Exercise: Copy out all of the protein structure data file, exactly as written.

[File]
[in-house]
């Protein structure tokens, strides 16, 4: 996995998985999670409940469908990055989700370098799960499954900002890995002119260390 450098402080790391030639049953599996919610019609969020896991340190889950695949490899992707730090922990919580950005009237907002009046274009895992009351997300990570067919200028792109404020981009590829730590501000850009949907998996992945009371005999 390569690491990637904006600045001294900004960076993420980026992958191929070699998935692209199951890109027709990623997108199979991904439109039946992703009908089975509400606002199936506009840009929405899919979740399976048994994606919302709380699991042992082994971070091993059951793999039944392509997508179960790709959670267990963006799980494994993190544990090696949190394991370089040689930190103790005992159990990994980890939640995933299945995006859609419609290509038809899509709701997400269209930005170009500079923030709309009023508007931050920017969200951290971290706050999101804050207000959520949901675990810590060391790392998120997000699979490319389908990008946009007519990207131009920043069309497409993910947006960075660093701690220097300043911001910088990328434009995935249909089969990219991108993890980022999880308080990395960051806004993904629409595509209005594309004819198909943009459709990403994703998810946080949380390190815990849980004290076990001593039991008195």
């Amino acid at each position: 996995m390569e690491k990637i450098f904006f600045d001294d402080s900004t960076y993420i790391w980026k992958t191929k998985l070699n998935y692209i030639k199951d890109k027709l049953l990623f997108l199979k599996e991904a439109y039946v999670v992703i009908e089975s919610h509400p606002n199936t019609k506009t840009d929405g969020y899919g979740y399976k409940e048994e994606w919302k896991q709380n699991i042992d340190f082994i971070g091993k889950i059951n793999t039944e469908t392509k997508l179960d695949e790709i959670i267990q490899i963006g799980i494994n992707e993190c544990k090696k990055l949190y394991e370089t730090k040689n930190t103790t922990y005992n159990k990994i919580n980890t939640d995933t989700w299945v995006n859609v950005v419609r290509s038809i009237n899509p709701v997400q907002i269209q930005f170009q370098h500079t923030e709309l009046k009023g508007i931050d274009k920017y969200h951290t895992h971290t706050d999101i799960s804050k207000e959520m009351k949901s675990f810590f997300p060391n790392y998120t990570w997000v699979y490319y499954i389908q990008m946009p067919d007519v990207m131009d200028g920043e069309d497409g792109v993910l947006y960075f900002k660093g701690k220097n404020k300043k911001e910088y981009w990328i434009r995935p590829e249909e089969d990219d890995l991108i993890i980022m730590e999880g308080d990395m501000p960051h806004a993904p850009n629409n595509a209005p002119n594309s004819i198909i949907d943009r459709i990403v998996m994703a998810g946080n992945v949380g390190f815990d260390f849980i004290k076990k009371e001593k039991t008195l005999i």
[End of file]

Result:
[in-house]
């Protein structure tokens, strides 16, 4: 996995998985999670409940469908990055989700370098799960499954900002890995002119260390 450098402080790391030639049953599996919610019609969020896991340190889950695949490899992707730090922990919580950005009237907002009046274009895992009351997300990570067919200028792109404020981009590829730590501000850009949907998996992945009371005999 390569690491990637904006600045001294900004960076993420980026992958191929070699998935692209199951890109027709990623997108199979991904439109039946992703009908089975509400606002199936506009840009929405899919979740399976048994994606919302709380699991042992082994971070091993059951793999039944392509997508179960790709959670267990963006799980494994993190544990090696949190394991370089040689930190103790005992159990990994980890939640995933299945995006859609419609290509038809899509709701997400269209930005170009500079923030709309009023508007931050920017969200951290971290706050999101804050207000959520949901675990810590060391790392998120997000699979490319389908990008946009007519990207131009920043069309497409993910947006960075660093701690220097300043911001910088990328434009995935249909089969990219991108993890980022999880308080990395960051806004993904629409595509209005594309004819198909943009459709990403994703998810946080949380390190815990849980004290076990001593039991008195």
């Amino acid at each position: 996995m390569e690491k990637i450098f904006f600045d001294d402080s900004t960076y993420i790391w980026k992958t191929k998985l070699n998935y692209i030639k199951d890109k027709l049953l990623f997108l199979k599996e991904a439109y039946v999670v992703i009908e089975s919610h509400p606002n199936t019609k506009t840009d929405g969020y899919g979740y399976k409940e048994e994606w919302k896991q709380n699991i042992d340190f082994i971070g091993k889950i059951n793999t039944e469908t392509k997508l179960d695949e790709i959670i267990q490899i963006g799980i494994n992707e993190c544990k090696k990055l949190y394991e370089t730090k040689n930190t103790t922990y005992n159990k990994i919580n980890t939640d995933t989700w299945v995006n859609v950005v419609r290509s038809i009237n899509p709701v997400q907002i269209q930005f170009q370098h500079t923030e709309l009046k009023g508007i931050d274009k920017y969200h951290t895992h971290t706050d999101i799960s804050k207000e959520m009351k949901s675990f810590f997300p060391n790392y998120t990570w997000v699979y490319y499954i389908q990008m946009p067919d007519v990207m131009d200028g920043e069309d497409g792109v993910l947006y960075f900002k660093g701690k220097n404020k300043k911001e910088y981009w990328i434009r995935p590829e249909e089969d990219d890995l991108i993890i980022m730590e999880g308080d990395m501000p960051h806004a993904p850009n629409n595509a209005p002119n594309s004819i198909i949907d943009r459709i990403v998996m994703a998810g946080n992945v949380g390190f815990d260390f849980i004290k076990k009371e001593k039991t008195l005999i």